Wednesday, October 31, 2012

The Montessori Method of Education-1

“Children work for the sake of process; adults work to achieve an end result.”
                                                                                                     Maria Montessori

The Montessori Method of education practises activities a child encounters almost daily, keeping in mind that these activities play a major role in the development of the child. For example, carrying a chair, using cloth pegs, sweeping, washing hands, etc. Such activities are termed Practical Life Exercises. These exercises provide the child purposeful work and assist him with his physical, emotional, social, mental and cognitive development.
Montessori Practical Life Materials are set apart from materials of other institutes due to certain principals like, each material has a definite purpose and is meaningful to the child, the materials follow a simple to complex order, the materials are designed to prepare the child indirectly for future learning, the materials are designed for auto-learning, the control of error lies within the material which guides the child in the use and allows him to recognise his own mistakes, all the material is child sized and reality based, all the material is one of a kind which teaches the child to wait for his turn, all materials are within reach of the children and all materials are always clean and complete.

Practical life exercises are designed to teach children crucial skills required through all walks of life. They are of immense importance as:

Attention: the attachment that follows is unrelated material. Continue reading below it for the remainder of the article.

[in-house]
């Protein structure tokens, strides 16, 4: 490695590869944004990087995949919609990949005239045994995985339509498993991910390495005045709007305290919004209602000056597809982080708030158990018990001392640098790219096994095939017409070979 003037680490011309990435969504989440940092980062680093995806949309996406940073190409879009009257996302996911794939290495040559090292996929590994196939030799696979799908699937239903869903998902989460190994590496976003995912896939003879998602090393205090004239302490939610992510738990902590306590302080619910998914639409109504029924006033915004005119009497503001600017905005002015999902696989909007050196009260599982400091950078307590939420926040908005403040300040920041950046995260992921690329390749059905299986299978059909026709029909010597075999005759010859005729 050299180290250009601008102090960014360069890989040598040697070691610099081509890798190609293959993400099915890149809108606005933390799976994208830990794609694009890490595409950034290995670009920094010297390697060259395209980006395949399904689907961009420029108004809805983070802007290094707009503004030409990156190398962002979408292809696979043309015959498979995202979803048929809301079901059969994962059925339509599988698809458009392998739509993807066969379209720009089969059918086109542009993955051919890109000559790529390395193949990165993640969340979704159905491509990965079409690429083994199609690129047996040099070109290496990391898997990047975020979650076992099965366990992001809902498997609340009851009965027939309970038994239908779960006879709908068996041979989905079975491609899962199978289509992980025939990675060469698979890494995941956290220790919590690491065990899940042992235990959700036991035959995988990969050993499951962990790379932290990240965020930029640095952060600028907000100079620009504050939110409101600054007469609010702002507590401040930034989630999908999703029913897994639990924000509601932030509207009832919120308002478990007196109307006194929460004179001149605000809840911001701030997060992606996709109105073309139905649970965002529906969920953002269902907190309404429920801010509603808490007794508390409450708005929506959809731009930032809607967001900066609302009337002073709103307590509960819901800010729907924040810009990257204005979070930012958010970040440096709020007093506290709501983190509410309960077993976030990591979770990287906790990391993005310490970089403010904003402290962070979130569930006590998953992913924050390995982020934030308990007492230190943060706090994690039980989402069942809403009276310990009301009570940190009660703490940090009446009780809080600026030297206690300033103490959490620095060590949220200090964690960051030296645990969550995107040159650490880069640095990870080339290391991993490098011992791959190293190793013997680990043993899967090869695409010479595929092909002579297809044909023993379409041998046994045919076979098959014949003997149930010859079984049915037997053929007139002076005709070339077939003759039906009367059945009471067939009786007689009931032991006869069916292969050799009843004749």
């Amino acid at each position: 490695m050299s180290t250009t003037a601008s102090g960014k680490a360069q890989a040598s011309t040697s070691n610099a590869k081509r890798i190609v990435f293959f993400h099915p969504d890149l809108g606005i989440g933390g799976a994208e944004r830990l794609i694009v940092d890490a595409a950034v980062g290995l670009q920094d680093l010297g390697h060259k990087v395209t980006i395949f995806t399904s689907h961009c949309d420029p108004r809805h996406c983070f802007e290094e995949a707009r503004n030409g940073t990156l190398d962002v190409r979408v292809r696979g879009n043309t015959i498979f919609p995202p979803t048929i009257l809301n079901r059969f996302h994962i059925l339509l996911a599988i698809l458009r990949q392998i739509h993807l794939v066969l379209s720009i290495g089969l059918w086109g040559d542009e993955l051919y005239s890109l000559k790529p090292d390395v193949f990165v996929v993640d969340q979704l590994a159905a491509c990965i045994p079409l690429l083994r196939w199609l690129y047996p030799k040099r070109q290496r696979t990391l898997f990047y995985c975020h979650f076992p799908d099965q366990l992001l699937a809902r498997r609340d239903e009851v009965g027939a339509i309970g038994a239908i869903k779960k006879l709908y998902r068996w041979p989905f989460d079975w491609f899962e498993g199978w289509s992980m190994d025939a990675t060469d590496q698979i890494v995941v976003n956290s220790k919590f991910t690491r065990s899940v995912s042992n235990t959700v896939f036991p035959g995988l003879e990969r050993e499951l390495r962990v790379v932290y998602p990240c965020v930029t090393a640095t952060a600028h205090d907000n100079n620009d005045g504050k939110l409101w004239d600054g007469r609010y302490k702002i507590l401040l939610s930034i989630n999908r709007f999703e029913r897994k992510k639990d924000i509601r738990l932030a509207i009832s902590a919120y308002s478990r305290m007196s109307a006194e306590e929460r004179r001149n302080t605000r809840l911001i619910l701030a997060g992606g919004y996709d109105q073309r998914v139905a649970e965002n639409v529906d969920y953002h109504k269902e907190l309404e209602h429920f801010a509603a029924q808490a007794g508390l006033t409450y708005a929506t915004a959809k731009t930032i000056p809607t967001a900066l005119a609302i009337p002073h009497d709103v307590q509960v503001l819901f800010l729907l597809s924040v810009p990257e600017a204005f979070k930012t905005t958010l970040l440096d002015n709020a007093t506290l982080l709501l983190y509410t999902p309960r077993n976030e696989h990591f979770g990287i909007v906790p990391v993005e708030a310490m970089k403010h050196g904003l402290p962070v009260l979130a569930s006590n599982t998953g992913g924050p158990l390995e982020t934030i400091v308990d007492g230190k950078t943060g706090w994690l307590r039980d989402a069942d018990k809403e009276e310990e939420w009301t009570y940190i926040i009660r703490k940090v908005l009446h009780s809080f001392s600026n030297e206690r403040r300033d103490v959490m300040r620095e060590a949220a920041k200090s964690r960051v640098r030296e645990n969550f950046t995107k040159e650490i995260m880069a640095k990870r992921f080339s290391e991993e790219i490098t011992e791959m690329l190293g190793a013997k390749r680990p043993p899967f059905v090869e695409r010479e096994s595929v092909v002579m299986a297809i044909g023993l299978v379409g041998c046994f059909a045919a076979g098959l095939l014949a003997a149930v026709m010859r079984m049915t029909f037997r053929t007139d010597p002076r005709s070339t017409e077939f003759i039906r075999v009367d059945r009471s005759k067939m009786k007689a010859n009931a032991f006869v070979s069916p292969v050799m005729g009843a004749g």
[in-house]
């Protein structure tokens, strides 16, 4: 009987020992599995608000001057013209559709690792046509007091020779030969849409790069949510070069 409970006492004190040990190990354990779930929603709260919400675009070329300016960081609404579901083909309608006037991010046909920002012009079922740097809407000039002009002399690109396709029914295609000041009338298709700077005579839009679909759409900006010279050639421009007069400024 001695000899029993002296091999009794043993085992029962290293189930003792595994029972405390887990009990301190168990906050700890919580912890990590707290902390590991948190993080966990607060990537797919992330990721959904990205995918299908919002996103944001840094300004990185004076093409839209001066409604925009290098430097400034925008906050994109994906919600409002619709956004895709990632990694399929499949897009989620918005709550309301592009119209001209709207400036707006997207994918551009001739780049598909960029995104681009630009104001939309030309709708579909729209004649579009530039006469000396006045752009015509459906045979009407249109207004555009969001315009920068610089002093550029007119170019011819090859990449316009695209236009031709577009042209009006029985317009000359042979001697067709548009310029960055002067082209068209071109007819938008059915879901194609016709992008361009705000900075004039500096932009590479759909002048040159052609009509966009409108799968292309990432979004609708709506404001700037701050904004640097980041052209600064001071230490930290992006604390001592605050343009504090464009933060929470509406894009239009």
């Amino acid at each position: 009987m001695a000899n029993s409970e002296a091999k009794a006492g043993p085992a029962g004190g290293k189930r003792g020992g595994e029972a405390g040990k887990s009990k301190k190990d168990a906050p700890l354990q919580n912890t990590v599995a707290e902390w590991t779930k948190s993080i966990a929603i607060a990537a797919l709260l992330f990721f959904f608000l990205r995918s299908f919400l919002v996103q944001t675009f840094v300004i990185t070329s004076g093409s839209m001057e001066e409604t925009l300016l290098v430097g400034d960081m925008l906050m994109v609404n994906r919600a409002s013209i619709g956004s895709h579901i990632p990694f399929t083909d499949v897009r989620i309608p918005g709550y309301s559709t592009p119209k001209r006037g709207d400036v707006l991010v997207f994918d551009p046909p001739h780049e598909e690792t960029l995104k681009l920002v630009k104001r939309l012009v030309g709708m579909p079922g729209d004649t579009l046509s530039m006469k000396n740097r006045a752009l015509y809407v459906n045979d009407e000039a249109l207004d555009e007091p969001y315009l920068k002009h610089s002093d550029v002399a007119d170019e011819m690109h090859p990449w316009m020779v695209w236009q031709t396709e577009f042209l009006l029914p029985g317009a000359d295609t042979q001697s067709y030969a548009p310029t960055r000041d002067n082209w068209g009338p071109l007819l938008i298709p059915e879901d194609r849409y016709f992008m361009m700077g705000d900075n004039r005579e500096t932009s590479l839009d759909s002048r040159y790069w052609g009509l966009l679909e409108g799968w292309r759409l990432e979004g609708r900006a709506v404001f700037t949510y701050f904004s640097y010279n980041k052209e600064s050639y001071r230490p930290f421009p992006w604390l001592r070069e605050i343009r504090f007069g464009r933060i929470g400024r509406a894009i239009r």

•  They enhance the child’s control over his movements. As the child grows, he learns to walk faster, turn to either side, clap, etc. 

  • They develop the child’s gross and fine motor skills, in that he learns to run- albeit slowly, walk on his toes, walk one-legged while maintaining his balance, carry light-weight items, etc. This also improves the child's posture.

  • ·    They help young children develop intelligence, by experimenting with all types of solutions till they reach the desired one. During this process, the child indirectly learns other skills through simple observation and remembering what had happened, at what time and under which circumstances.

  • ·    They instil responsibility, in that the child makes mistakes during the learning process which could have adverse effects and thus gets to know how and when to avoid repetition.

  • ·         They increase self knowledge. The child’s mental faculties hold immense potential and each experience or event is part of the learning curve associated with the growing process.

  • ·         They develop the child's concentration, as a natural follow-on effect to the memories stored in the mind of cause and effect, development of higher skills like the commonly spoken language. 

  • ·         They develop the child’s observation power. As he trudges through the portals of self-education, knowledge, skills and concentration, he starts to absorb all that he sees. Having done that, he automatically looks further afield in his quest for knowledge.

  • ·         They help establish order. As the child learns more every passing moment, he observes and concentrates, the first step towards discipline. With discipline comes the sense of the order of things as they exist or occur in the universe.

  • ·         They help him appreciate and understand the beauty and limits of his surroundings, the environment with which he comes into contact with and which he now observes, remembers and stores in the deep recesses of his mind.

  • ·         They aid in the child in developing a good self image due to build up of knowledge, order and confidence. This helps the child to finally feel independent to some degree.

  • ·         They help prepare the child for future learning. As he assimilates more and more, his inquisitive built of mind leads him onto fresher fields, so that he can exercise his acquired skills for optimum benefit. For example, he improves his mathematical skills like division, estimation, logical thinking, etc.